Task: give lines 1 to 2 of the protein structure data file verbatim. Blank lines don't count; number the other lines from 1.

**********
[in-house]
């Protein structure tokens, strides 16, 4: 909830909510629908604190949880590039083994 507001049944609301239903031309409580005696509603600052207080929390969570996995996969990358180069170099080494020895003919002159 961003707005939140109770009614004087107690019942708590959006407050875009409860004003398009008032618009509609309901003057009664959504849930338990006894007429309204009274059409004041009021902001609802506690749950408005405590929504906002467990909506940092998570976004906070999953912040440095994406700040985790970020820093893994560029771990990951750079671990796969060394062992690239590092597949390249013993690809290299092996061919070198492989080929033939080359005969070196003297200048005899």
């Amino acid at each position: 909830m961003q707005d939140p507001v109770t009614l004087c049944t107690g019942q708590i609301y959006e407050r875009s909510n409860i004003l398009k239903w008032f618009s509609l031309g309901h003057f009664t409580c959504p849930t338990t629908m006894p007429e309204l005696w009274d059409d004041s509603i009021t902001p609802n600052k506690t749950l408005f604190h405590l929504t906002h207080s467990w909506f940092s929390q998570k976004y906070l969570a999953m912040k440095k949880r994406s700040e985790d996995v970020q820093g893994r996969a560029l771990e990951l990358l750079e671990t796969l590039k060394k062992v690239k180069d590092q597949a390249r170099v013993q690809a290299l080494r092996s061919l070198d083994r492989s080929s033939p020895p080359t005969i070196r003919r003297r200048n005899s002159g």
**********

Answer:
[in-house]
């Protein structure tokens, strides 16, 4: 909830909510629908604190949880590039083994 507001049944609301239903031309409580005696509603600052207080929390969570996995996969990358180069170099080494020895003919002159 961003707005939140109770009614004087107690019942708590959006407050875009409860004003398009008032618009509609309901003057009664959504849930338990006894007429309204009274059409004041009021902001609802506690749950408005405590929504906002467990909506940092998570976004906070999953912040440095994406700040985790970020820093893994560029771990990951750079671990796969060394062992690239590092597949390249013993690809290299092996061919070198492989080929033939080359005969070196003297200048005899």